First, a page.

Mr. Freedom is an all-American superhero that destroys everyone who even remotely disagrees with imperialism. The film accounts his latest assignment to save France from being taken over by the commies.
He's the greatest fighter of all time. A sports icon that is loved throughout the world. A man driven by his ambition to be the best. Muhammad Ali is a name that to this day puts fear in ... See full summary »
'Messiah', along with Mendelssohn's 'Elijah', is to me the greatest oratorio ever written and one of the greats in the choral repertoire (Verdi and Mozart's Requiems are up there too). It's no wonder that it's Handel most performed and celebrated work.
This film version is interesting enough, and has enough to recommend, but of the DVD 'Messiahs' available it is my least favourite. Much prefer the Christopher Hogwood, Stephen Cleobury and Claus Guth-directed (staged like a filmed opera, and more humanised, and it worked) performances.
As aforementioned, there is a lot to like. It is superb musically. The orchestra achieve a perfect balance of authenticity, refinement energy, rousing power and pathos, with a beautifully produced sound. As well as being rousing in the "Hallelujah" chorus to nuanced in arias like "I Know that My Redeemer Liveth". The chorus have a lot to do, and it's not easy music, needing a lot of sound, a wide dynamic range and flexibility, which this chorus have. They are particularly good in "Hallelujah", "For Unto Us a Child is Born" and the "Amen" chorus.
Supporting them every step of the way is Marc Minkowski. Despite specialising more in French baroque music, Minkowski does a fine job here, conducting with finesse, elegance, energy and dramatic intensity. The soloists are uniformly excellent, Charlotte Hellekant is particularly remarkable while ethereal Lynne Dawson and intense but expressive John Mark Ainsley are not far behind. "He was Despised", "How Beautiful are the Feet" and "The Trumpets Shall Sound".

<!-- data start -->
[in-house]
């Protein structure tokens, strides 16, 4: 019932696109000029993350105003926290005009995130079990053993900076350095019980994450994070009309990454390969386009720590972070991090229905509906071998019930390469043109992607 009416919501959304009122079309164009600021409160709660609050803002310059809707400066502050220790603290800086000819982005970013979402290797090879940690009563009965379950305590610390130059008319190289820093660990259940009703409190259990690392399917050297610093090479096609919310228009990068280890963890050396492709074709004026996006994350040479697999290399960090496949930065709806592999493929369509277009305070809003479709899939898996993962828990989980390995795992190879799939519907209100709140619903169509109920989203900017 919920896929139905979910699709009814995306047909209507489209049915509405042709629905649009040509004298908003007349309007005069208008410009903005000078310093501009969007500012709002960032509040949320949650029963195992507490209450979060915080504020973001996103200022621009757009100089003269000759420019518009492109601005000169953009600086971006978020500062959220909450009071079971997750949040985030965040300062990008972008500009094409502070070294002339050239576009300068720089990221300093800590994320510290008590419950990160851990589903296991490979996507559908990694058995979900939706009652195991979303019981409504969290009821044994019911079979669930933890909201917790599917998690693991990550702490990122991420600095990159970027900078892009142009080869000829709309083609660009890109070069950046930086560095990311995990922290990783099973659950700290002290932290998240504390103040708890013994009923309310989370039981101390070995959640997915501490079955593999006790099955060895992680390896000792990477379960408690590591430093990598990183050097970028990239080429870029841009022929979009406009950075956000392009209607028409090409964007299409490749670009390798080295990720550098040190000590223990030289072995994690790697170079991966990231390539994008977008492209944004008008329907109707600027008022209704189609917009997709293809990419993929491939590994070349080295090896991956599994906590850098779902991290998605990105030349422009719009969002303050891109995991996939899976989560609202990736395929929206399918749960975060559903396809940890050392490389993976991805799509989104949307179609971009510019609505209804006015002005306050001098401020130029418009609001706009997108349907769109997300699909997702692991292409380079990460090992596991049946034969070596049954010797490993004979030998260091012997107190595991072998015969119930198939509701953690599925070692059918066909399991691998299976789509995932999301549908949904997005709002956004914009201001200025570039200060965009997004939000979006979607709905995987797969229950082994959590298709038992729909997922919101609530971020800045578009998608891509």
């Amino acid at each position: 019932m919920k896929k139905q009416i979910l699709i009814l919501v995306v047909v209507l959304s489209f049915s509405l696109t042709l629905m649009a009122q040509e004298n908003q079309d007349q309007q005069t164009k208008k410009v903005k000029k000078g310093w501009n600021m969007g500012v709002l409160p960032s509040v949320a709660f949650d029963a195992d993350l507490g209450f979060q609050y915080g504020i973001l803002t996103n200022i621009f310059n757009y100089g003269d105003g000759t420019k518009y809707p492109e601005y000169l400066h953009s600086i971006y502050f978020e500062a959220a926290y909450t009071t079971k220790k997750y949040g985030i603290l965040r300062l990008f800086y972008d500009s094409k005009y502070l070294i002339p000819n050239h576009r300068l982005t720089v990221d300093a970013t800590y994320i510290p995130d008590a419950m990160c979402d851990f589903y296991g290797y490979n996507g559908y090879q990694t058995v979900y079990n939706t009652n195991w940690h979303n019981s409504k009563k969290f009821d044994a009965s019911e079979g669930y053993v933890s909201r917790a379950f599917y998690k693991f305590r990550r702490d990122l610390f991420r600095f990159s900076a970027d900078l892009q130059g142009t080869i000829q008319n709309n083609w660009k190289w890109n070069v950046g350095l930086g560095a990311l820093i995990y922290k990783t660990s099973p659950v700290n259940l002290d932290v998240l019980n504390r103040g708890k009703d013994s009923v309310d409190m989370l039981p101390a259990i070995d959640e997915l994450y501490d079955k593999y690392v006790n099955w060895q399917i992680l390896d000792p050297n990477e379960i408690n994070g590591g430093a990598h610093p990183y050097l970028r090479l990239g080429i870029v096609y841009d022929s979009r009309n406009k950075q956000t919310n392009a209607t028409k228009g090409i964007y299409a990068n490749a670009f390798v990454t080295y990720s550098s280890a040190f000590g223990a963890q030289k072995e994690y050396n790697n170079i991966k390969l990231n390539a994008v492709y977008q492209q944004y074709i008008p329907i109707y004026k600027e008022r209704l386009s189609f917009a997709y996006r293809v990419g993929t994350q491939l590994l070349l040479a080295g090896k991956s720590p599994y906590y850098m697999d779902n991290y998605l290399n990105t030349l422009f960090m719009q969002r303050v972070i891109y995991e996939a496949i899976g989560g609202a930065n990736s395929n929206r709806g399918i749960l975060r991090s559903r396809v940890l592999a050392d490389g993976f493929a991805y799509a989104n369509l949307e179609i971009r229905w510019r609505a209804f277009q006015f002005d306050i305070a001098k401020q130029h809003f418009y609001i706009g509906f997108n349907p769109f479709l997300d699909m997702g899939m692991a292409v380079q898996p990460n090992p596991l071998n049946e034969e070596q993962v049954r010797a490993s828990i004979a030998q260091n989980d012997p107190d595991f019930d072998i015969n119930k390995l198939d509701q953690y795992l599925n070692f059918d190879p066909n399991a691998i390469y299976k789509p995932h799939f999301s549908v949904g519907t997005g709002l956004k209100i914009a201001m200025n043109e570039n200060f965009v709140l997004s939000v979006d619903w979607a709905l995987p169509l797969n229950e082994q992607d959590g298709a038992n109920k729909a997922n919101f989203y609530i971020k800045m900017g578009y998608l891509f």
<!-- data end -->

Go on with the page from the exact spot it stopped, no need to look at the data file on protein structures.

Less good is the direction and some of the images. This version of 'Messiah' does look striking and beautiful as well as rich in atmosphere, apart from some extreme close ups that cuts off parts of heads. There are some memorable images, especially the prison chorus and the man in the dessert, that were vivid and moving. "The Trumpets Shall Sound" was fun too.
At the same time, it's a bit fragmented and too many of the images hold little relevance to the meaning of the music, juxtapose too much with the words and have little point. "He Shall Feed His Flock" fares particularly badly here, but even worse is the heavy-handed and gratuitously gruesome visuals for "Why Do the Nations".
Overall, interesting and musically superb, but doesn't entirely work. 7/10 Bethany Cox
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